mjr 74:822a92bc11d2 1048 // how the hardware is *supposed* to work. The KL25Z is *supposed* to make
mjr 74:822a92bc11d2 1049 // it super easy for software to do glitch-free updates of the duty cycle of
mjr 74:822a92bc11d2 1050 // a PWM channel. With PWM hardware in general, you have to be careful to
mjr 74:822a92bc11d2 1051 // update the duty cycle counter between grayscale cycles, beacuse otherwise
mjr 74:822a92bc11d2 1052 // you might interrupt the cycle in progress and cause a brightness glitch.
mjr 74:822a92bc11d2 1053 // The KL25Z TPM simplifies this with a "staging" register for the duty
mjr 74:822a92bc11d2 1054 // cycle counter. At the end of each cycle, the TPM moves the value from
mjr 74:822a92bc11d2 1055 // the staging register into its internal register that actually controls
mjr 74:822a92bc11d2 1056 // the duty cycle. The idea is that the software can write a new value to
mjr 74:822a92bc11d2 1057 // the staging register at any time, and the hardware will take care of
mjr 74:822a92bc11d2 1058 // synchronizing the actual internal update with the grayscale cycle. In
mjr 74:822a92bc11d2 1059 // principle, this frees the software of any special timing considerations
mjr 74:822a92bc11d2 1060 // for PWM updates.
mjr 74:822a92bc11d2 1061 //
mjr 74:822a92bc11d2 1062 // Now for the bug. The staging register works as advertised, except for
mjr 74:822a92bc11d2 1063 // one little detail: it seems to be implemented as a one-element queue
mjr 74:822a92bc11d2 1064 // that won't accept a new write until the existing value has been read.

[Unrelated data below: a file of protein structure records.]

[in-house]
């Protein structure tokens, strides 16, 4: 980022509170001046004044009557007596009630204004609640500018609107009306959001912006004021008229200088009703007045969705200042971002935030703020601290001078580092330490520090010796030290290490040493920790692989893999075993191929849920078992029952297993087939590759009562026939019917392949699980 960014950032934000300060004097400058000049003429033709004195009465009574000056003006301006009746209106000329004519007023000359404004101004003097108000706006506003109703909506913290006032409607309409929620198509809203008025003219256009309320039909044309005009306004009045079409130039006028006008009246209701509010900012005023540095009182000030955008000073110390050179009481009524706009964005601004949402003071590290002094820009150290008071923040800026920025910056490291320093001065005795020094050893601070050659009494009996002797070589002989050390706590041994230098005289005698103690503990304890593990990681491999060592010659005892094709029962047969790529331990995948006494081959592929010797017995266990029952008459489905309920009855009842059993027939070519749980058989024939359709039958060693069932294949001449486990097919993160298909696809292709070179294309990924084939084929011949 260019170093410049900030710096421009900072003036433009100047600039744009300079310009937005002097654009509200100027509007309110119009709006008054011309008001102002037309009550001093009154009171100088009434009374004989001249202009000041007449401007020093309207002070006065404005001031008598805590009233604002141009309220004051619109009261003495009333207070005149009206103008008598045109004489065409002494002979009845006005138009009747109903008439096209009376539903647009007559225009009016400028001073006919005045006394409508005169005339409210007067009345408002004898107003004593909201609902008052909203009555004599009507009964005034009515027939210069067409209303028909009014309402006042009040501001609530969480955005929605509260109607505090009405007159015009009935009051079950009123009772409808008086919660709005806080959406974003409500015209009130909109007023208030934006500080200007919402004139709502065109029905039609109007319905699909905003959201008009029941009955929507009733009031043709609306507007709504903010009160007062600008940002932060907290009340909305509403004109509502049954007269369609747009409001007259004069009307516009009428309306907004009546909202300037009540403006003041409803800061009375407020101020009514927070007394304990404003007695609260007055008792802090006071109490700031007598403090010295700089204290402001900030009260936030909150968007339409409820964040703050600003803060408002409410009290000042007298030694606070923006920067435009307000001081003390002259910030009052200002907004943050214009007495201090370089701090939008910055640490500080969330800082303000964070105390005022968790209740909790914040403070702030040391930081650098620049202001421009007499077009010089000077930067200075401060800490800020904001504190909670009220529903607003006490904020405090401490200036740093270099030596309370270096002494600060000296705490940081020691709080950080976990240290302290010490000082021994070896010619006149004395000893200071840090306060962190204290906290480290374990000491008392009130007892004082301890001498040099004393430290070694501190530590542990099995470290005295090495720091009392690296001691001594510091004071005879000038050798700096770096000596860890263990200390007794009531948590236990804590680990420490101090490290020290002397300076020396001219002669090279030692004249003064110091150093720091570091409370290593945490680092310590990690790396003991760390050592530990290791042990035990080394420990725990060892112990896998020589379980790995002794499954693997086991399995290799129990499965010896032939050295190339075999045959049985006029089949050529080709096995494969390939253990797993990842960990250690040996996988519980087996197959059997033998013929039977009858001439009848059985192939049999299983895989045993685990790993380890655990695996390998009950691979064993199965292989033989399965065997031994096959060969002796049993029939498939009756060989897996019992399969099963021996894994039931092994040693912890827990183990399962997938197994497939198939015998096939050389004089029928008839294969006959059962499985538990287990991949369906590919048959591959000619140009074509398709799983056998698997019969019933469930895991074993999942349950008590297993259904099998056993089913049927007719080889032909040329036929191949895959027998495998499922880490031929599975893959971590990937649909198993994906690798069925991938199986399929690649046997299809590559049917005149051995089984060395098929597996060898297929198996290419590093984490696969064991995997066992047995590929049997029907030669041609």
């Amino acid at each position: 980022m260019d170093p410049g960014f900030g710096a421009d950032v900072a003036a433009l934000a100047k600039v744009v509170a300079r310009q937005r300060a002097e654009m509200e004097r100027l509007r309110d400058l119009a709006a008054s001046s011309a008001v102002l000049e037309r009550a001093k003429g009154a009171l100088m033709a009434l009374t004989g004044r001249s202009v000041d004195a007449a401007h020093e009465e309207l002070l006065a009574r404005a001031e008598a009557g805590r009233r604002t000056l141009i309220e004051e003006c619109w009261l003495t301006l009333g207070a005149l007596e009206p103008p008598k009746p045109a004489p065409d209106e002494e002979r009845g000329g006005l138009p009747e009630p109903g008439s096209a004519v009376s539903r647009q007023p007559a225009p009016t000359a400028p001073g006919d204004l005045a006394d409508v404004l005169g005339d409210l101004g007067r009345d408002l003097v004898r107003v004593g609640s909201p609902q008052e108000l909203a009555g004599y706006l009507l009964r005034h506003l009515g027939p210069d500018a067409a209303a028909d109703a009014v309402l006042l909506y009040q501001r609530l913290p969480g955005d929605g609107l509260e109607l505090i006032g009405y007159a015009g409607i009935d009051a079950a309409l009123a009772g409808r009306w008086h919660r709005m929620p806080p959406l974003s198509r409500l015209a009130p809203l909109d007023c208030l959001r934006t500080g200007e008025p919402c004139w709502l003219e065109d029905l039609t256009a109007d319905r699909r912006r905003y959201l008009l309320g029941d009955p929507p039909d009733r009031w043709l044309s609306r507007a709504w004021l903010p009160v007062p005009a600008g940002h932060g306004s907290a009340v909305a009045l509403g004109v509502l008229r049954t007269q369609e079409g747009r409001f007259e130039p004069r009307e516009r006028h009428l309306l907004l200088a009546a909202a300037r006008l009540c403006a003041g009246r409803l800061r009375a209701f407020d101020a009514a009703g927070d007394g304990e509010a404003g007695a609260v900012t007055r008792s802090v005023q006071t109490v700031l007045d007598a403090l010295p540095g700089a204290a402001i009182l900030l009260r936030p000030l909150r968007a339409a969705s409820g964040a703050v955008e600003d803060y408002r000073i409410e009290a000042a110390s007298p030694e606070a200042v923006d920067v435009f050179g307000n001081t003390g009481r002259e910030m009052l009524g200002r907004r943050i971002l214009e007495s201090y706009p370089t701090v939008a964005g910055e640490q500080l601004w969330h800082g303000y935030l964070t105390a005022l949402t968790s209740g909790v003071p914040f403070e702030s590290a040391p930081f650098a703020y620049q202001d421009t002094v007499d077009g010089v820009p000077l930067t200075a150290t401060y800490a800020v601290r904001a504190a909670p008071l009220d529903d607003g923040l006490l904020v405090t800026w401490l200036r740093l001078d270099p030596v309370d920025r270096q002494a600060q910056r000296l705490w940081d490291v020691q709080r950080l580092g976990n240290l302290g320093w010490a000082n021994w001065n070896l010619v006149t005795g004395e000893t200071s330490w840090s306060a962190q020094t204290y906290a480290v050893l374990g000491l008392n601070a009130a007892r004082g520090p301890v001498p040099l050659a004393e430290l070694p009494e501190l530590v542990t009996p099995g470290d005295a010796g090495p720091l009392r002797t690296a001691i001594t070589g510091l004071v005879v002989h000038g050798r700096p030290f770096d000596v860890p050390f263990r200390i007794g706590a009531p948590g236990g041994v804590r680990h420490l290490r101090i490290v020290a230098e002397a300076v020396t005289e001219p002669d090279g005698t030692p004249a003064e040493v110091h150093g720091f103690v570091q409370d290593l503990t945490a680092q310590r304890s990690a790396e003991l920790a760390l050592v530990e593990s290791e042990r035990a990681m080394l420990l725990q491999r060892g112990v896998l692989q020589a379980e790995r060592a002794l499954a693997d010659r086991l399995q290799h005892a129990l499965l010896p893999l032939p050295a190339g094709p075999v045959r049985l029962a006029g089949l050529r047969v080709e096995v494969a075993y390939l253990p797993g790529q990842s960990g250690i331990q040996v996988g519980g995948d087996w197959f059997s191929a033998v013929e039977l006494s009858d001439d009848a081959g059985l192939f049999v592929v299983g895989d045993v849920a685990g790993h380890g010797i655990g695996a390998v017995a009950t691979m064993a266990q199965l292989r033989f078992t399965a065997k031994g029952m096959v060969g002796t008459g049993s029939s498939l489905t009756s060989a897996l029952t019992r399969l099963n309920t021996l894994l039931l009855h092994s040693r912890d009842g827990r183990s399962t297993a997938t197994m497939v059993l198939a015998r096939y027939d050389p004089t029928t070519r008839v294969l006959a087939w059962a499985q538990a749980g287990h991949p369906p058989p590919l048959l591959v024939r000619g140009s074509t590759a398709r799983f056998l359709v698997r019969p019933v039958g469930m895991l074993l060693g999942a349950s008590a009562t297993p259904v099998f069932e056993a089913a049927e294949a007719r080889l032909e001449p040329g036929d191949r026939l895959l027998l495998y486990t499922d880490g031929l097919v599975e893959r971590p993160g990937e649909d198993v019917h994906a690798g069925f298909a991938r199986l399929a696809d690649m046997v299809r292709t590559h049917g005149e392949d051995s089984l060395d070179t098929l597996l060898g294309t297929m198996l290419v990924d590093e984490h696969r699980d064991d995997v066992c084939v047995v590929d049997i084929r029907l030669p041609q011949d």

mjr 74:822a92bc11d2 1065 // The read only happens at the start of the new cycle. So the effect is
mjr 74:822a92bc11d2 1066 // that we can only write one update per cycle. Any writes after the first
mjr 74:822a92bc11d2 1067 // are simply dropped, lost forever. That causes even worse problems than
mjr 74:822a92bc11d2 1068 // the original glitch. For example, if we're doing a fade-out, the last
mjr 74:822a92bc11d2 1069 // couple of updates in the fade might get lost, leaving the output slightly
mjr 74:822a92bc11d2 1070 // on at the end, when it's supposed to be completely off.
mjr 74:822a92bc11d2 1071 //
mjr 74:822a92bc11d2 1072 // The mbed workaround of resetting the cycle counter fixes the lost-update
mjr 74:822a92bc11d2 1073 // problem, but it causes the constant glitching during fades. So we need
mjr 74:822a92bc11d2 1074 // a third way that works around the hardware problem without causing
mjr 74:822a92bc11d2 1075 // update glitches.
mjr 74:822a92bc11d2 1076 //
mjr 74:822a92bc11d2 1077 // Here's my solution: we basically implement our own staging register,
mjr 74:822a92bc11d2 1078 // using the same principle as the hardware staging register, but hopefully
mjr 74:822a92bc11d2 1079 // with an implementation that actually works! First, when we update a PWM
mjr 74:822a92bc11d2 1080 // output, we won't actually write the value to the hardware register.
mjr 74:822a92bc11d2 1081 // Instead, we'll just stash it internally, effectively in our own staging
mjr 74:822a92bc11d2 1082 // register (but actually just a member variable of this object). Then
mjr 74:822a92bc11d2 1083 // we'll periodically transfer these staged updates to the actual hardware
mjr 74:822a92bc11d2 1084 // registers, being careful to do this no more than once per PWM cycle.
mjr 74:822a92bc11d2 1085 // One way to do this would be to use an interrupt handler that fires at
mjr 74:822a92bc11d2 1086 // the end of the PWM cycle, but that would be fairly complex because we
mjr 74:822a92bc11d2 1087 // have many (up to 10) PWM channels. Instead, we'll just use polling:
mjr 74:822a92bc11d2 1088 // we'll call a routine periodically in our main loop, and we'll transfer